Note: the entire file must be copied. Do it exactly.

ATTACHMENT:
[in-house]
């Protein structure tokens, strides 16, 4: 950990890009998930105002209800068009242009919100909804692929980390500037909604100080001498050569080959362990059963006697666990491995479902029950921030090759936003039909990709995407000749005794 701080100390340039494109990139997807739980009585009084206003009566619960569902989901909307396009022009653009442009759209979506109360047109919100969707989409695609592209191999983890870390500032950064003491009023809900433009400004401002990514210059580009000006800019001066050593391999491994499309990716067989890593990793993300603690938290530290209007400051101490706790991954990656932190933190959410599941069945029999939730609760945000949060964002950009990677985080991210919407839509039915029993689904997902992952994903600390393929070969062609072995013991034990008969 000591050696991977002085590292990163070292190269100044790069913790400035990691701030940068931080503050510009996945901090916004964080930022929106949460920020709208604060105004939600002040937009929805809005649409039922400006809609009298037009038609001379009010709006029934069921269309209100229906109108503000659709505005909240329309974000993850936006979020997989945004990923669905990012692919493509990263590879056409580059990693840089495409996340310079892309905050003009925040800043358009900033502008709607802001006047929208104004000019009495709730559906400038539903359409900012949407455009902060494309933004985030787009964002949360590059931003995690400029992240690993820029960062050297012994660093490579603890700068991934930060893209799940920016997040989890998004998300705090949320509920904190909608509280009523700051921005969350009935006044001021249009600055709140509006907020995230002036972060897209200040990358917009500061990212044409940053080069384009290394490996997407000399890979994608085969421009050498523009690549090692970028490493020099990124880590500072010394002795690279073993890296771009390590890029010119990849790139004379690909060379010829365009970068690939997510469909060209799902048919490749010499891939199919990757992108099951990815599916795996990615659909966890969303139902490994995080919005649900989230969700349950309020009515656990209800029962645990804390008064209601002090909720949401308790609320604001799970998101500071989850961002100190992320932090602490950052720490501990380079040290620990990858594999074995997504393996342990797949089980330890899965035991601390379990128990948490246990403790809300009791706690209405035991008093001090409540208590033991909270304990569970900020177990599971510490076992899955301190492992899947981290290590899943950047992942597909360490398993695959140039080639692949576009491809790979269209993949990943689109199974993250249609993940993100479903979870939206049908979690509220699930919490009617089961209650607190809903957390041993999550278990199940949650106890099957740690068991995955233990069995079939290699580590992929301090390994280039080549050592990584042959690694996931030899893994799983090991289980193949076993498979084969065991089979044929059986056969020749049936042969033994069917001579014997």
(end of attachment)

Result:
[in-house]
């Protein structure tokens, strides 16, 4: 950990890009998930105002209800068009242009919100909804692929980390500037909604100080001498050569080959362990059963006697666990491995479902029950921030090759936003039909990709995407000749005794 701080100390340039494109990139997807739980009585009084206003009566619960569902989901909307396009022009653009442009759209979506109360047109919100969707989409695609592209191999983890870390500032950064003491009023809900433009400004401002990514210059580009000006800019001066050593391999491994499309990716067989890593990793993300603690938290530290209007400051101490706790991954990656932190933190959410599941069945029999939730609760945000949060964002950009990677985080991210919407839509039915029993689904997902992952994903600390393929070969062609072995013991034990008969 000591050696991977002085590292990163070292190269100044790069913790400035990691701030940068931080503050510009996945901090916004964080930022929106949460920020709208604060105004939600002040937009929805809005649409039922400006809609009298037009038609001379009010709006029934069921269309209100229906109108503000659709505005909240329309974000993850936006979020997989945004990923669905990012692919493509990263590879056409580059990693840089495409996340310079892309905050003009925040800043358009900033502008709607802001006047929208104004000019009495709730559906400038539903359409900012949407455009902060494309933004985030787009964002949360590059931003995690400029992240690993820029960062050297012994660093490579603890700068991934930060893209799940920016997040989890998004998300705090949320509920904190909608509280009523700051921005969350009935006044001021249009600055709140509006907020995230002036972060897209200040990358917009500061990212044409940053080069384009290394490996997407000399890979994608085969421009050498523009690549090692970028490493020099990124880590500072010394002795690279073993890296771009390590890029010119990849790139004379690909060379010829365009970068690939997510469909060209799902048919490749010499891939199919990757992108099951990815599916795996990615659909966890969303139902490994995080919005649900989230969700349950309020009515656990209800029962645990804390008064209601002090909720949401308790609320604001799970998101500071989850961002100190992320932090602490950052720490501990380079040290620990990858594999074995997504393996342990797949089980330890899965035991601390379990128990948490246990403790809300009791706690209405035991008093001090409540208590033991909270304990569970900020177990599971510490076992899955301190492992899947981290290590899943950047992942597909360490398993695959140039080639692949576009491809790979269209993949990943689109199974993250249609993940993100479903979870939206049908979690509220699930919490009617089961209650607190809903957390041993999550278990199940949650106890099957740690068991995955233990069995079939290699580590992929301090390994280039080549050592990584042959690694996931030899893994799983090991289980193949076993498979084969065991089979044929059986056969020749049936042969033994069917001579014997």